AI isn’t smart enough to intercept real-time audio streams and determine if someone is offensive. Andy Phippen at Bournemouth University
Facebook said last year that it was looking for ways to apply AI moderation to the Metaverse, but hasn’t built anything yet. Automatic content moderation is used on existing social media platforms to help manage large numbers of users and materials, but primarily due to incomprehensible context and the inability to catch content that truly violates policy. , I am suffering from false positives.
AI isn’t smart enough to intercept real-time audio streams and determine exactly if someone is offensive, claims Andy Fippen, a professor of digital rights at Bournemouth University. Also, while there may be room for human moderation, monitoring all real-time online spaces consumes a great deal of resources.
There are several examples of crimes in the digital world that have resulted in real-world punishment. In 2012, the Supreme Court of the Netherlands ruled a lawsuit on the theft of digital amulets and swords in the online multiplayer game Runescape. The two players who robbed another player at Knife Point were sentenced to real community service, and the judge had no significant value in the stolen objects, but with the time spent getting them. He said it was worth the effort.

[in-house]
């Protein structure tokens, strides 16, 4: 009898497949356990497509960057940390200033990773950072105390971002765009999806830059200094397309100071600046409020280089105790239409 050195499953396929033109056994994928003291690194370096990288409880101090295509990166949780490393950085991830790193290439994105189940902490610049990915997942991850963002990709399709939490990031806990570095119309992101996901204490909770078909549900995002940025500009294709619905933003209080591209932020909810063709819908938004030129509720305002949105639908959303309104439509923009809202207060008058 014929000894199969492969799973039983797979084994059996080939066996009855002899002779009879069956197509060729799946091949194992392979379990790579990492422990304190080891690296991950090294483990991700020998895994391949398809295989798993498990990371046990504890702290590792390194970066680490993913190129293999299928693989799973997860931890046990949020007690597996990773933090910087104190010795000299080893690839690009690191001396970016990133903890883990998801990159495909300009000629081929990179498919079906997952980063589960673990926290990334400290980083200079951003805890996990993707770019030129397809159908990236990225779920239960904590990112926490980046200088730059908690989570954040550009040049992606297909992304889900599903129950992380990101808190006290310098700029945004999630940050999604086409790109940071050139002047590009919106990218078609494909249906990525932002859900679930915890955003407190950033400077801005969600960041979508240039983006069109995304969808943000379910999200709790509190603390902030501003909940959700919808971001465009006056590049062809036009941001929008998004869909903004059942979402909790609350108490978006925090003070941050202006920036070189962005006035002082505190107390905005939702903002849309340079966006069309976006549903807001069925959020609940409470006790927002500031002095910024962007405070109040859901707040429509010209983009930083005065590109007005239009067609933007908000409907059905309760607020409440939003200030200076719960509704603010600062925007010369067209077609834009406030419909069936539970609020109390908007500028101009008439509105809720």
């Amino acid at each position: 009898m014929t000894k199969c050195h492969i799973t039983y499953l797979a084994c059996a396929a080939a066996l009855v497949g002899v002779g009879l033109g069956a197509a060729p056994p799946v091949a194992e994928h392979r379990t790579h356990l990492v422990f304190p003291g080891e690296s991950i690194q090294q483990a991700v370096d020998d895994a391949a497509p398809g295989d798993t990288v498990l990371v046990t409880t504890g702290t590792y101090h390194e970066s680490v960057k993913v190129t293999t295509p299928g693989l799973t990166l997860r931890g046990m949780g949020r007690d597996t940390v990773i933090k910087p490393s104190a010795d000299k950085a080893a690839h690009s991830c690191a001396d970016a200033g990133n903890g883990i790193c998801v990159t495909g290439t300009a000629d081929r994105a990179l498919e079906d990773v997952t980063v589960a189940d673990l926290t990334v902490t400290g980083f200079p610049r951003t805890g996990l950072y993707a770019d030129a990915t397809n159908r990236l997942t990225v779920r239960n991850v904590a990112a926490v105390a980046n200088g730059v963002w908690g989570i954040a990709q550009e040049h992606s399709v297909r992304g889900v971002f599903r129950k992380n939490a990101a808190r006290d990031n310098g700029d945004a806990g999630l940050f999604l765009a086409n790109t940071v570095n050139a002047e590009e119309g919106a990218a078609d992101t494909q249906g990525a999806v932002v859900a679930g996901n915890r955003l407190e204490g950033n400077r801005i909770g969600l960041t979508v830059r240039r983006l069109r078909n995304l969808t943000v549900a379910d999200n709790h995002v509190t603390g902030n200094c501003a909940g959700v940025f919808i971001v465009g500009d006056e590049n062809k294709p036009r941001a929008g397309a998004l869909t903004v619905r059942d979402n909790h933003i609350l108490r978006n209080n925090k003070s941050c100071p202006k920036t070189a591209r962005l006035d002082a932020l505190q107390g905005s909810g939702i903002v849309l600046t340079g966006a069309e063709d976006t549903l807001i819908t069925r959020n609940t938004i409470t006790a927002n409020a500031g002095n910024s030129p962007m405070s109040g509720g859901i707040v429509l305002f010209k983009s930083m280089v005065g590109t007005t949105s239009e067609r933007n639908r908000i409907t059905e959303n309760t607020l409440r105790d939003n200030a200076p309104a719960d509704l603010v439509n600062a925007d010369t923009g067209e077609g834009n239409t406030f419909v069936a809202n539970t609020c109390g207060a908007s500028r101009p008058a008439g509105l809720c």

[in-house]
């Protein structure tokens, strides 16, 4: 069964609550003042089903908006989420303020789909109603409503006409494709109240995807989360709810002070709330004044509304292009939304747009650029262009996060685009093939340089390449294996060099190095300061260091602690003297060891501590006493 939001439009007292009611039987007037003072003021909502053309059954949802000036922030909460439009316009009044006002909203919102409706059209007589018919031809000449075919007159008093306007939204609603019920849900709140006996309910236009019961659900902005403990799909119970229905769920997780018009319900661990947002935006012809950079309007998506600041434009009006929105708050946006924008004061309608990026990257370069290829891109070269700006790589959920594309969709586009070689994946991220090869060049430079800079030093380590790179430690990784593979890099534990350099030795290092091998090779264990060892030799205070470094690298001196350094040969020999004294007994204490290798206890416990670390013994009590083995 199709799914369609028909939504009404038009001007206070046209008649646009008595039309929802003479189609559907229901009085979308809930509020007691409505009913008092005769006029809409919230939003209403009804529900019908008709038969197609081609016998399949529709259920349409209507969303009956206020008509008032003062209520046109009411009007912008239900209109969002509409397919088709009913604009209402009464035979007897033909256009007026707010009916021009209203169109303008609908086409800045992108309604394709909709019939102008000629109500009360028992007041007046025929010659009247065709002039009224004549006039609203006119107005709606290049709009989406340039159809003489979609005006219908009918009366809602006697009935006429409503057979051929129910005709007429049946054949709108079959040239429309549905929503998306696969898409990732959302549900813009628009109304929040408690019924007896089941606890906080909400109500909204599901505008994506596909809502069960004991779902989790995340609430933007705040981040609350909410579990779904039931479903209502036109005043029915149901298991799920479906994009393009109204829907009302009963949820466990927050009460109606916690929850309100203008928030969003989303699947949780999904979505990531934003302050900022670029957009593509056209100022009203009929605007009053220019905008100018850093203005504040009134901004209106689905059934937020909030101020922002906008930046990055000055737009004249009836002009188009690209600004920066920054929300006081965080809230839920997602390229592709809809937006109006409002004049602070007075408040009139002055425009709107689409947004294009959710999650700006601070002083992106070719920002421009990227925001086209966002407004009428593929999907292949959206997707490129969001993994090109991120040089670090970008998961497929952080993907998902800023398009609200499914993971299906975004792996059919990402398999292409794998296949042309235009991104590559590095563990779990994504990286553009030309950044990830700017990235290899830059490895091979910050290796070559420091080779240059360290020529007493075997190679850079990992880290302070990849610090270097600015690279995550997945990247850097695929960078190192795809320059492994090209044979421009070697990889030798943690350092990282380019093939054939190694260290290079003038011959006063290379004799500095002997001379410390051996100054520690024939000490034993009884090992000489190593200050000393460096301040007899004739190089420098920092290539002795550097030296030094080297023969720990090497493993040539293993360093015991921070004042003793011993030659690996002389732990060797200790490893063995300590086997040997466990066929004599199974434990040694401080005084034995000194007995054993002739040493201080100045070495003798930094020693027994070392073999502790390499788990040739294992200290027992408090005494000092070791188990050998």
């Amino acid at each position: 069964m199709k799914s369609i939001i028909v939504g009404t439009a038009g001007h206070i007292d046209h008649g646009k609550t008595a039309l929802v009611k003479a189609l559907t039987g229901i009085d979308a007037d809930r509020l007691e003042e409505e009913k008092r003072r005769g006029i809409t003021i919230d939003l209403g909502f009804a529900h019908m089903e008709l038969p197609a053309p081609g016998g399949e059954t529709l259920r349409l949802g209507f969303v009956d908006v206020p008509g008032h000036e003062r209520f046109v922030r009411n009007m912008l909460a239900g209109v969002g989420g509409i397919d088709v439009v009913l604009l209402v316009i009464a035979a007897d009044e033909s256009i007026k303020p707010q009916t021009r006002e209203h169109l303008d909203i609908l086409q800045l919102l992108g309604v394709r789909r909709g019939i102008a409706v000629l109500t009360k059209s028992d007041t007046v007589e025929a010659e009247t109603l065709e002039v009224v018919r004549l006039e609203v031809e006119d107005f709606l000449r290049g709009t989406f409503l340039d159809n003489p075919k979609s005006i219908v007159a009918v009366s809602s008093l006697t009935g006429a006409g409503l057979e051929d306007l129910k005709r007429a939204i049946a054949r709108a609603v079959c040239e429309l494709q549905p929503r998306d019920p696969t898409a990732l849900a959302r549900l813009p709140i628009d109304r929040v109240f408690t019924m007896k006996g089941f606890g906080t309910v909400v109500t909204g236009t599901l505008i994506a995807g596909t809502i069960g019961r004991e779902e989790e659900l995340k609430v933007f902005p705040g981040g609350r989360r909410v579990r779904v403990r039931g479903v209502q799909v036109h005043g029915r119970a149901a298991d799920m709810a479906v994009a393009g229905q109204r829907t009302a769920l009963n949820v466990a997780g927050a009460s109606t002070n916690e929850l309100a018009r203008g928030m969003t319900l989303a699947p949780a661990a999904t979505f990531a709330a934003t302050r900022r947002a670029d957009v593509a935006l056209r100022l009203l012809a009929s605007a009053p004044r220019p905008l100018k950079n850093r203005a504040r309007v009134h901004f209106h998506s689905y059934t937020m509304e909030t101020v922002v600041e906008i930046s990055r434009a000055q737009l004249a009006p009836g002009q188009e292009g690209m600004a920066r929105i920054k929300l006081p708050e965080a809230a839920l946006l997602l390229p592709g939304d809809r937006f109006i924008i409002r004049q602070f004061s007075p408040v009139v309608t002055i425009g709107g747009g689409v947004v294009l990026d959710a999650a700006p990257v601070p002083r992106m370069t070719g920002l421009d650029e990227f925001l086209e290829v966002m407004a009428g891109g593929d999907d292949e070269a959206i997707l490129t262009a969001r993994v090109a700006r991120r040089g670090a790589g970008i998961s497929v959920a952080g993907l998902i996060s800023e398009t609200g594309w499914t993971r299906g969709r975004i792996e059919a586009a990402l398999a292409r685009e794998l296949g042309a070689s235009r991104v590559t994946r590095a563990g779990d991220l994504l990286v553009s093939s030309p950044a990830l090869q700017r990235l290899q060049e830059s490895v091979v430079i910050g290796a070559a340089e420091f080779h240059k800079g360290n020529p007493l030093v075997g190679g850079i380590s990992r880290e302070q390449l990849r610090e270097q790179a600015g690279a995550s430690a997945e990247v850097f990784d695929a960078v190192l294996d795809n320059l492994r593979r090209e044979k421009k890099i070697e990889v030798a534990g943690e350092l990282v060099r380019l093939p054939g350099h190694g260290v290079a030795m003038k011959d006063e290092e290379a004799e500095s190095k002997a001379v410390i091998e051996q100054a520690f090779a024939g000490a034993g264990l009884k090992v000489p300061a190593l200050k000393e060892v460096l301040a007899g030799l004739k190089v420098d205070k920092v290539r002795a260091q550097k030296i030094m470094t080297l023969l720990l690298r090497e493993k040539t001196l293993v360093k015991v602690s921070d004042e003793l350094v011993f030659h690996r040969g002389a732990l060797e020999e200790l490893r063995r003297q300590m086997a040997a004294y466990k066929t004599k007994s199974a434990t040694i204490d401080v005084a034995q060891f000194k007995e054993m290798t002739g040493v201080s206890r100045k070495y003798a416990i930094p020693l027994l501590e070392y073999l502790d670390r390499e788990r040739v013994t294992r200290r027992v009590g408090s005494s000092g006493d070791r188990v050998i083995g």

While arbitrating digital violations in real-life courts doesn’t seem to be exactly scalable, legal experts say that when the Metaverse becomes as important as the technical CEO, real-world legal frameworks apply to these areas. I believe we can see more and more being done. Pin Lean Lau, a lecturer at Brunel University in London, said that Metaverse could pose some new legal challenges. For example, questions about Avatar’s legal personality, ownership of virtual assets, and whether it can be used as follows: Loan collateral may not need to completely reinvent the wheel.
However, some hope that the Metaverse may offer an opportunity to go beyond the post-hoc enforcement model that dominates the current online social space. Sparrows, for example, blame Metaverse companies for their current focus on the responsibility of individuals who are victims who must trigger a security response in the face of an attack. Instead, she asks how she can actively create a community environment that encourages more active interaction.
No one wants to live in a virtual police state, and there is a growing sense that enforcement should be balanced by promoting prosocial behavior. Some proposals proposed by the XR Association, an industry group consisting of Google, Microsoft, Oculus, Vive, and Sony Interactive Entertainment, include rewarding altruism and empathy, and celebrating positive collective action. ..